Lawyers in our firm have learned over the years that many large corporations, and especially those in the automobile and drugs industries, all too often put their profits over the safety and welfare of their customers. In many of the crashworthiness cases our lawyers have handled against automakers, not only did companies cover up known safety defects, they could have fixed the problem for a small amount per vehicle. For example, General Motors could have fixed the ignition switch defect it knew about and hid from the public and the National Highway Traffic Safety Administration (NHTSA) for only 57 cents per car. The Vioxx litigation exposed Merck’s wrongful conduct, which included lying to the U.S. Food and Drug Administration (FDA), and it was clear that marketing and profits drove that train. The following chart gives examples of the costs to fix defects and save lives involving automakers and known defects.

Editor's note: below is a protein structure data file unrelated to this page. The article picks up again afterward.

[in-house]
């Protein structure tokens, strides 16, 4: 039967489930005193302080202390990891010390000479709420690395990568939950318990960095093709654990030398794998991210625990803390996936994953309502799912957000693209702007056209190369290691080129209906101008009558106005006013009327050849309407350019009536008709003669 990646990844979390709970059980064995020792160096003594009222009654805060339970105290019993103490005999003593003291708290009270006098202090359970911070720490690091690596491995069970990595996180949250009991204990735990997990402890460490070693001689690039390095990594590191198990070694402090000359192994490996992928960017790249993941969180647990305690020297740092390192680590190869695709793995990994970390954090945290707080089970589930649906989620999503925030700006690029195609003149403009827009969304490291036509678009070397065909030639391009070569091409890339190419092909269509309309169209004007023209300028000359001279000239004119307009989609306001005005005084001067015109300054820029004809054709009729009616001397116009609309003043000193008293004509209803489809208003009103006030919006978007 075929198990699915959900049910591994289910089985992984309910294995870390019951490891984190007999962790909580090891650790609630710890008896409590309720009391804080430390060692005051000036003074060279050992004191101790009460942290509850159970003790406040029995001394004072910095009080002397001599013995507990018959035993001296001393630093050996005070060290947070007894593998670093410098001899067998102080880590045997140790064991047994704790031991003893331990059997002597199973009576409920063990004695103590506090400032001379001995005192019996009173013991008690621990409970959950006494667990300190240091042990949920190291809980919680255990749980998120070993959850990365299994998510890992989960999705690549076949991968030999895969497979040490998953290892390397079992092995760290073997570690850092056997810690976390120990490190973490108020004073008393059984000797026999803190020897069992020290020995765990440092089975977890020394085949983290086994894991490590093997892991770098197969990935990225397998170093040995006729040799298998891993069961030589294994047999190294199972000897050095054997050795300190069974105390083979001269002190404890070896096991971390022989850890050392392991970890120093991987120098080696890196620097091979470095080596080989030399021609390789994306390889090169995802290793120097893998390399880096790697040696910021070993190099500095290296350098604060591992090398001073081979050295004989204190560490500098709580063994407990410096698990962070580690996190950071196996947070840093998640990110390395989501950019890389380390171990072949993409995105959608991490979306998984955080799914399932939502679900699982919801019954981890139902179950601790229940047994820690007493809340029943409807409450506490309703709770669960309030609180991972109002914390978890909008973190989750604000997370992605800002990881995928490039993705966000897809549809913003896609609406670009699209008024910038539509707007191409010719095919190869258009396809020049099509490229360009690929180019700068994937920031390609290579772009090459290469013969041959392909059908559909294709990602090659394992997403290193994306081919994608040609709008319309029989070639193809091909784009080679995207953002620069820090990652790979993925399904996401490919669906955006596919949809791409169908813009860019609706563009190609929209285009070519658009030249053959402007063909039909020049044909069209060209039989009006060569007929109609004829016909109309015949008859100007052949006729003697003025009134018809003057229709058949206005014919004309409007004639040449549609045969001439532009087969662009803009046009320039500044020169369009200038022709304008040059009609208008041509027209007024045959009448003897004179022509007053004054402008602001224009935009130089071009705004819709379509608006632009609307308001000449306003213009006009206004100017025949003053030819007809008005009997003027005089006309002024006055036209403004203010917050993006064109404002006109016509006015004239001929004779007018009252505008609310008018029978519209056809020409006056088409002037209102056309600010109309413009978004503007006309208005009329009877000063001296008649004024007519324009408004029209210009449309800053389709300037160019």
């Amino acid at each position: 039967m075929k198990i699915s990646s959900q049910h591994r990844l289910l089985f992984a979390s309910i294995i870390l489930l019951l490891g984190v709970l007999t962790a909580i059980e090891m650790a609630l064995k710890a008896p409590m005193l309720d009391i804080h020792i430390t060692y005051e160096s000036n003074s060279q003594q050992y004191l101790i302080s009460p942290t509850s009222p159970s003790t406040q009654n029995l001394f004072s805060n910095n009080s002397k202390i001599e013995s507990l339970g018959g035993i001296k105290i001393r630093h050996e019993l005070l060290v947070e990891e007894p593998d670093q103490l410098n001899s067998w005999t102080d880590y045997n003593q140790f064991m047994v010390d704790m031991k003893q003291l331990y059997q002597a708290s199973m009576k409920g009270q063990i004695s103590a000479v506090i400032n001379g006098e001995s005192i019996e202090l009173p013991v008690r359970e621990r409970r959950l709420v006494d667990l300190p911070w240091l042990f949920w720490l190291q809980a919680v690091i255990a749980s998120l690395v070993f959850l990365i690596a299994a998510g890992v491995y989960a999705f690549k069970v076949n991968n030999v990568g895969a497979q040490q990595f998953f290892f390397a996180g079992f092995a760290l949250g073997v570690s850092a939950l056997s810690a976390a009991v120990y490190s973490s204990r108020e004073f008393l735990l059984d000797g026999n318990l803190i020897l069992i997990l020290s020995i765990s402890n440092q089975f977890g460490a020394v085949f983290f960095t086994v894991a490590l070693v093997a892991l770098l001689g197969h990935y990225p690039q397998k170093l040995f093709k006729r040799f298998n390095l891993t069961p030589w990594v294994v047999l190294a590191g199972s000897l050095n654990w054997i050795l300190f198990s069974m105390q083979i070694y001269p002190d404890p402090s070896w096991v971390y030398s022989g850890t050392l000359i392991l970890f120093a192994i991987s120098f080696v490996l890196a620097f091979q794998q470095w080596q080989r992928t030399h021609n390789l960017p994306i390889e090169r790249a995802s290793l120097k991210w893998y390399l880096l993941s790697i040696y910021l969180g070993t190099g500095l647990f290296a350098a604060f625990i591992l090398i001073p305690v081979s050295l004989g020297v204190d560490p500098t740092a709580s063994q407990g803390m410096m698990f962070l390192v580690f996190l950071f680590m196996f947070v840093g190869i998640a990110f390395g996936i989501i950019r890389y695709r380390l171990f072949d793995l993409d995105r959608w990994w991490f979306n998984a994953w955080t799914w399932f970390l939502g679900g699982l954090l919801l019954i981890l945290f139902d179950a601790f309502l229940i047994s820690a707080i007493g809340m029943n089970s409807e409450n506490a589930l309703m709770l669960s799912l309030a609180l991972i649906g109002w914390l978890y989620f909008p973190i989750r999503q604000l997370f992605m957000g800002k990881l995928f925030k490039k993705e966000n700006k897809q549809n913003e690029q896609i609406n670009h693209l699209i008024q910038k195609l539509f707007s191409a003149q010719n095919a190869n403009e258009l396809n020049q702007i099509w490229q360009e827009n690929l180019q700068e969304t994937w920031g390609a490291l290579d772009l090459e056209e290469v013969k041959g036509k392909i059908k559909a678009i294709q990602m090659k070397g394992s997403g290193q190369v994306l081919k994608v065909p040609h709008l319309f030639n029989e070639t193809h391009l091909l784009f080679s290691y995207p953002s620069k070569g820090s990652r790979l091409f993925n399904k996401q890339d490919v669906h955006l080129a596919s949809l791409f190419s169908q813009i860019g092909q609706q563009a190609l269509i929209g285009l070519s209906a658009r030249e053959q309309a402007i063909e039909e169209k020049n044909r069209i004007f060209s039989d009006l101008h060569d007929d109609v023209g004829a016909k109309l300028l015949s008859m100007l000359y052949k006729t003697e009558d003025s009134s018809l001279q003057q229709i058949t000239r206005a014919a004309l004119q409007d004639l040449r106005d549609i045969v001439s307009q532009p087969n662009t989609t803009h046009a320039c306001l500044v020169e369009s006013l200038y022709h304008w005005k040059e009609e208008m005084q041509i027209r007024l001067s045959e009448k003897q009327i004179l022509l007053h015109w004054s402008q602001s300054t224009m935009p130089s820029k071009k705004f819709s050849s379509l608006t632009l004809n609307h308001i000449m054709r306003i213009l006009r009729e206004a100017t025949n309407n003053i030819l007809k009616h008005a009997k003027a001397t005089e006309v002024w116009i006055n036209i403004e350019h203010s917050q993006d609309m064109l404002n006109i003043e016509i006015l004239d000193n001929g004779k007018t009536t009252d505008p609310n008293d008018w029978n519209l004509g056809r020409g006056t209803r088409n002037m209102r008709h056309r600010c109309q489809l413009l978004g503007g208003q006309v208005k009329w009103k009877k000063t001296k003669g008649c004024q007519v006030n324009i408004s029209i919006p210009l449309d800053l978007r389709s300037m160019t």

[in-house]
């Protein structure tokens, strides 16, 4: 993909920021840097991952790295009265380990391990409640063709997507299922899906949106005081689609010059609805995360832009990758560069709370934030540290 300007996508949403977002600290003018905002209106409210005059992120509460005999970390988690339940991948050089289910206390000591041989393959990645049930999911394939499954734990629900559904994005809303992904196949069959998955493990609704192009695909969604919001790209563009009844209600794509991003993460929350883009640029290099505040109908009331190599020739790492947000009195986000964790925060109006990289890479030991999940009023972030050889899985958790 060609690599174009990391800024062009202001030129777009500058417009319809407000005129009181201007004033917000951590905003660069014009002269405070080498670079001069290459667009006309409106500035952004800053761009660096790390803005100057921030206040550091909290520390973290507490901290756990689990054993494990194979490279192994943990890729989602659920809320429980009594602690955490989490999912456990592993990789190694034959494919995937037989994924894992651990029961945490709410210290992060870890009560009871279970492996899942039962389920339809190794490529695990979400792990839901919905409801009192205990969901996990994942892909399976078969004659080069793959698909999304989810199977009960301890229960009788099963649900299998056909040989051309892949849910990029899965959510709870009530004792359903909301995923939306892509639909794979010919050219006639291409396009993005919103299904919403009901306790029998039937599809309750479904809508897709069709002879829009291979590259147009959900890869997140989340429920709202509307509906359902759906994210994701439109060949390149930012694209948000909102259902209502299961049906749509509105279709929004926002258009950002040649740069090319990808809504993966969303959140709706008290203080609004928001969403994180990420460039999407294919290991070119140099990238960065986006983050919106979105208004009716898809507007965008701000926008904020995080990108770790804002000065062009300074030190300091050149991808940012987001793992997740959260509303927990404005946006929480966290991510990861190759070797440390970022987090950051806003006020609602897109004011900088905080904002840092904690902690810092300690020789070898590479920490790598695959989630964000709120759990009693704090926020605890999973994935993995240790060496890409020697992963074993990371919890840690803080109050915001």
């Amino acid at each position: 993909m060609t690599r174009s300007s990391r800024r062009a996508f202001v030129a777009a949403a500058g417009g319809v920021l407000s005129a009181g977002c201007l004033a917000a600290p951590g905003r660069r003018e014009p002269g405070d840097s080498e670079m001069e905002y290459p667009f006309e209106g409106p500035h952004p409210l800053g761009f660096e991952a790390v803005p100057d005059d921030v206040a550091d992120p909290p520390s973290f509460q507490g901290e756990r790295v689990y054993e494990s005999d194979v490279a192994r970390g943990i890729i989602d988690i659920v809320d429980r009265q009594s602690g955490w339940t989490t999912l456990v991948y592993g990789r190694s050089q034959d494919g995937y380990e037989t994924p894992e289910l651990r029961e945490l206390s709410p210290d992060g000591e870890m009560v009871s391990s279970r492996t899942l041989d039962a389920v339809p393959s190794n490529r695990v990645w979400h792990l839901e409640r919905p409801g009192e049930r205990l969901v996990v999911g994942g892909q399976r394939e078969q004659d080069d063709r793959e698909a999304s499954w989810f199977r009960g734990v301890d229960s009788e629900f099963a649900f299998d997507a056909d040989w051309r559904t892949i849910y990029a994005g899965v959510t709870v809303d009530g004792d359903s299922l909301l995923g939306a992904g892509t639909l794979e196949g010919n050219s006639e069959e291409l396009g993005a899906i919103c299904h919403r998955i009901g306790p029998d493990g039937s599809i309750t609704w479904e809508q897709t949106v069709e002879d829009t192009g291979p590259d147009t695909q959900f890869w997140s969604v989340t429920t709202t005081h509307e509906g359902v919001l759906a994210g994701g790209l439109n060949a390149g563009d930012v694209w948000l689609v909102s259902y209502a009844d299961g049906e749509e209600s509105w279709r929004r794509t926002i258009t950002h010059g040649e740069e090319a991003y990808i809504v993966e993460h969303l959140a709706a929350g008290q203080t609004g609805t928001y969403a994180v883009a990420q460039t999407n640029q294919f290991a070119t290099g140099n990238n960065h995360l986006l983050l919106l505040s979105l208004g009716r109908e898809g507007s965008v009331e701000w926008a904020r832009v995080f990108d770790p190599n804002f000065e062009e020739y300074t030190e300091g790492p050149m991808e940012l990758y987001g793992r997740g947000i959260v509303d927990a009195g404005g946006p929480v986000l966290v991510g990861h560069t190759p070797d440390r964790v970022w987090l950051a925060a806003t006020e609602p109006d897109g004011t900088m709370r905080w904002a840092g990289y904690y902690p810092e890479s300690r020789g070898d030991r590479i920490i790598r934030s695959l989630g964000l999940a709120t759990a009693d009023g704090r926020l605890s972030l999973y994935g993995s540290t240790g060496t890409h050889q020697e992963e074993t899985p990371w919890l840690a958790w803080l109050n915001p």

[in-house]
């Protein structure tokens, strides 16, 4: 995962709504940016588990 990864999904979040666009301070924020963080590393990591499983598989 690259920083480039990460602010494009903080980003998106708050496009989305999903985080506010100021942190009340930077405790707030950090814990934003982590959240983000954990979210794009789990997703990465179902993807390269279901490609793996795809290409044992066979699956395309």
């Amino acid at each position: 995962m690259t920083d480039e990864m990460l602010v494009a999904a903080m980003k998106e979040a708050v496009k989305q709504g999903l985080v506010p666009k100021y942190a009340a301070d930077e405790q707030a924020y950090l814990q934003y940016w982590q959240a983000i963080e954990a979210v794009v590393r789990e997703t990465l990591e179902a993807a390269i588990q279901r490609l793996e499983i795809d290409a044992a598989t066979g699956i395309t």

The bosses in Corporate America know that the federal government agencies do a poor job of regulation. In the automobile industry they know that they can cover up known defects with no fear of being caught – even though folks are being killed and injured – by NHTSA. The FDA is another agency that is a prime example of the “tail wagging the dog,” and consumers suffer as a result. The judicial system – and specifically civil juries – wind up doing the job of regulation in many industries. We know from experience that lawsuit results get the attention of the corporate bosses.
I could write a book on this this subject and may do so at some time in the future. That book would definitely include GM’s silent recall campaign; GM’s $2,500 program; and GM’s ignition switch debacle. The book would also include Kubota’s being forced to provide Rollover Protective Structures (ROPS) on their tractors. Also, a chapter would include Toyota’s sudden acceleration problems caused by a defect that the automaker covered up for more than 10 years. The common denominator for all of these is “corporate profits over safety.” Hopefully, the American people will demand that Corporate America change its ways and make safety a real priority in the boardrooms.
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